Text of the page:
Two decades ago, I was a young soldier stationed at Landstuhl Army Regional Medical Center (LARMC) in Landstuhl, Germany. It was and is the largest American hospital outside of the United States. It’s the place you’ve seen on the news where service members have been evacuated to from places such as Iraq and Afghanistan since the beginning of the War on Terror.
Somalia was the hot spot in the world while this young army medic was stationed at LARMC. I worked on the orthopedic ward, so most of our patients were there for procedures on shoulders, backs, and knees; however, we would get in a soldier or two every other day from the African nation. It didn’t seem like a big deal, but that would all change on October 3, 1993.
We were watching the news at work one day when a breaking report alerted us of an all-out battle in Somalia. During an operation aimed at capturing the leaders of the Habr Gidr clan, two U.S. Black Hawk helicopters were shot down by rocket propelled grenades and three others were damaged. The follow-on operation to secure and recover the crews of both helicopters was supposed to last no more than an hour, but that was not the case. The overnight battle resulted in deaths of 18 American service members with another 80 wounded. Additionally, one of the pilots of the downed aircraft, Chief Warrant Officer Michael Durant, was taken into captivity where he would remain for 11 days. He was the only member of his crew to survive.
Officially, this was “The Battle of Mogadishu,” but if you read the book or saw the movie, you likely know it as Black Hawk Down.
The wounded would arrive at LARMC 18 hours later. We were very busy that day as they arrived at the ward in bunches. All the elective surgeries had been cancelled. Every bed was allotted to the men of Mogadishu. We were ready. We took care of them. It was an honor and truly the highlight of my stint as an enlisted man in the army. After his release from captivity, Chief Durant was evacuated to LARMC. He, however, due to all the press and hoopla surrounding his captivity and subsequent release, had an entire wing of the hospital to himself with armed guards and everything. I never laid eyes on him. It would have been an honor to meet and treat an American hero of his stature.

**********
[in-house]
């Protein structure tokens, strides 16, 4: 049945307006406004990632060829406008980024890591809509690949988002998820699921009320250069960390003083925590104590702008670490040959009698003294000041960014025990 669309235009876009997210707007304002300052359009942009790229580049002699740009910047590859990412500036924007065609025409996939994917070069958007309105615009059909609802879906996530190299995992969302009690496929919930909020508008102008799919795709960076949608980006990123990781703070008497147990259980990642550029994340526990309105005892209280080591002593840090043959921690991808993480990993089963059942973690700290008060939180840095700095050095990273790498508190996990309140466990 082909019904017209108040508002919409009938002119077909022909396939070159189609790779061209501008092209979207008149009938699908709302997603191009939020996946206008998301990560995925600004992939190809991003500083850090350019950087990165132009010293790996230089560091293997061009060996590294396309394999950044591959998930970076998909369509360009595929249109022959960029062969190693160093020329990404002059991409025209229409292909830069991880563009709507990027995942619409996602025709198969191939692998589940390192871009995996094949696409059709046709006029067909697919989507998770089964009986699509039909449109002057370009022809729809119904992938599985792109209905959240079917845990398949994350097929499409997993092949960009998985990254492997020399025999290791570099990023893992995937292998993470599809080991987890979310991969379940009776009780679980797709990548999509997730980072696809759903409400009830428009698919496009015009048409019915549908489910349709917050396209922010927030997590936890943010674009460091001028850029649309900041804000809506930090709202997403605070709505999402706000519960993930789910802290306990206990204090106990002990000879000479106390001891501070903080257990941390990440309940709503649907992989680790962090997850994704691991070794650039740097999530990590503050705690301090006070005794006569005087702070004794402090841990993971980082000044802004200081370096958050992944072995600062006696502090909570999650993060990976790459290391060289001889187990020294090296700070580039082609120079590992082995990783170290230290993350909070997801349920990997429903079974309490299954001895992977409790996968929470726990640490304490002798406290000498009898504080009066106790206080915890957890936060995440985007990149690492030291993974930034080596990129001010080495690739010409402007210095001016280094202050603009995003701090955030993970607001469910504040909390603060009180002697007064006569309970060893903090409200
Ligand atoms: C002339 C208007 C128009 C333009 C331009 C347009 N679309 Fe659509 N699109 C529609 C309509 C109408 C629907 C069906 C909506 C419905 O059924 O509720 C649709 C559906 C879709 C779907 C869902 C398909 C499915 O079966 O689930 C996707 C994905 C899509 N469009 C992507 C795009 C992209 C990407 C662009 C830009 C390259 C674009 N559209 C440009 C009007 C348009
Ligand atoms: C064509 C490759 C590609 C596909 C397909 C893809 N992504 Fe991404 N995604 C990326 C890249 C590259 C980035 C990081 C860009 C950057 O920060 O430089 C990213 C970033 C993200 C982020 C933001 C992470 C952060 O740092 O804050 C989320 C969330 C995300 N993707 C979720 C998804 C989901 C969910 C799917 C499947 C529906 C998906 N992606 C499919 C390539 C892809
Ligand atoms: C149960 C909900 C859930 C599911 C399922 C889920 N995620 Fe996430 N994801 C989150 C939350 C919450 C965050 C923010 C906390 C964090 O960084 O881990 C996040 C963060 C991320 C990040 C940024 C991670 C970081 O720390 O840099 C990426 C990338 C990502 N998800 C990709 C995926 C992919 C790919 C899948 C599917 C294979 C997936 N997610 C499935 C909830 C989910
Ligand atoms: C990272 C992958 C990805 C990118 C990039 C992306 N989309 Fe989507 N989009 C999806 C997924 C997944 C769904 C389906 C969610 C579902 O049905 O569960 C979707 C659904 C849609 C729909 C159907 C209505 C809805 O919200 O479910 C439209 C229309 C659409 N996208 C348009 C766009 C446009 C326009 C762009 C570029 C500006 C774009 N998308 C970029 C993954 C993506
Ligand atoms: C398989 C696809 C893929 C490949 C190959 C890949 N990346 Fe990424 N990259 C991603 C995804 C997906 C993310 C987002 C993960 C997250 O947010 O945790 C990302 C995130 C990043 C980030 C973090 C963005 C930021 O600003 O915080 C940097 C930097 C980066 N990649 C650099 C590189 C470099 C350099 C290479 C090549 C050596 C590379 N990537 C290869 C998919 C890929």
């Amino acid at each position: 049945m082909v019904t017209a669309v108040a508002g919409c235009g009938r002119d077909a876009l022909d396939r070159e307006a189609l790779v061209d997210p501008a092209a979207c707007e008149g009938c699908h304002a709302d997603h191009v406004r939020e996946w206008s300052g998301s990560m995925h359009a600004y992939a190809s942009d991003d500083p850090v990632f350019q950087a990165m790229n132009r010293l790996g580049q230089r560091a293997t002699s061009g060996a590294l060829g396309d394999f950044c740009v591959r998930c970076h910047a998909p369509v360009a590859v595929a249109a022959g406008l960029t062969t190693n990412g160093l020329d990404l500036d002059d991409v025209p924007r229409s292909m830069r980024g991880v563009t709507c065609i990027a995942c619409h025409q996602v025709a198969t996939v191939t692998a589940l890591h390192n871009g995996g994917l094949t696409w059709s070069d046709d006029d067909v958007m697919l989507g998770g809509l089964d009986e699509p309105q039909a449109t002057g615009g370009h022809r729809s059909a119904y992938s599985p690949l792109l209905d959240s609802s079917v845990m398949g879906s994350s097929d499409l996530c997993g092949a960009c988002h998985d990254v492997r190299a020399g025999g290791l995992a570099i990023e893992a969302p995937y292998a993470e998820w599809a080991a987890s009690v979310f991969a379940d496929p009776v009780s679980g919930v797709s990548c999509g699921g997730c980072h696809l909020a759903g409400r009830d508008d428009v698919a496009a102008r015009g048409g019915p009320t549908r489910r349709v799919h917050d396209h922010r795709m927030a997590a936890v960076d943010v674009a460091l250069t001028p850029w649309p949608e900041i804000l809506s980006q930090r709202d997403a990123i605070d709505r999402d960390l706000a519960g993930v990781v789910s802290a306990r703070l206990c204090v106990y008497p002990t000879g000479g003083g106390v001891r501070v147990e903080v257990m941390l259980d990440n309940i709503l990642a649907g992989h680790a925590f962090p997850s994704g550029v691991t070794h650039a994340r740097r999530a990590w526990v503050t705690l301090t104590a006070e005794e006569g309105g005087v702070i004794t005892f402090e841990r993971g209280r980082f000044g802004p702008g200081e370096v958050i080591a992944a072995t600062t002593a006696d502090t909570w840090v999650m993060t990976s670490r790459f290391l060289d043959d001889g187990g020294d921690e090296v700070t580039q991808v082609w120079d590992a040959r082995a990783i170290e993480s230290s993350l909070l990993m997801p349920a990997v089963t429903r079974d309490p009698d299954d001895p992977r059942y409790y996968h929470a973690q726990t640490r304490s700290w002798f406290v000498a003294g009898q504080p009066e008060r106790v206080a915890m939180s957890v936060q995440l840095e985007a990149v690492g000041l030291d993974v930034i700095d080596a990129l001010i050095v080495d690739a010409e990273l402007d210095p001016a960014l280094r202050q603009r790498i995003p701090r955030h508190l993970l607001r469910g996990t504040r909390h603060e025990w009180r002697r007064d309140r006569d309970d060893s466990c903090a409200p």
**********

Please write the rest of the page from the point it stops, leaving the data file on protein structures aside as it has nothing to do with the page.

Last week, I reminded my wife of an upcoming speaking gig I had in Clarksville, Tenn. in the shadows of Ft. Campbell, home of the 101st Airborne Division. In fact, I reminded her on Friday and the gig was on Saturday. She was none too pleased that I hadn’t reminded her earlier. She asked if it was on the calendar but then remembered that we didn’t yet have a 2015 calendar on the refrigerator. I then reminded her that I had two free calendars that I’d picked up from the pharmacy.
“Yeah, but they aren’t cute,” she said. “I’ll go buy one.”
Apparently calendars with numbers and months don’t work. They have to be cute. Who knew?
The gig in Clarksville was for a company appreciation dinner for a company called Pinnacle Solutions, which is based out of Huntsville. To the best of my knowledge, their mission is to provide service, support and training for flight simulators at installations across the world. I had a great time that night and the talk was well received as evident by the continuous laughter.
Fortunately, the owner, president and CEO of Pinnacle Solutions was in attendance. We spoke in great detail, too. That’s not always the case, but it’s a good thing for me and the employees of the respective organization when he or she takes the time to do so. In this case, it was a he, and his name was Chief Warrant Officer (ret.) Michael Durant.
Jody Fuller is a comic, speaker, writer and soldier with three tours of duty in Iraq. He is also a lifetime stutterer. He can be reached at For more information, please visit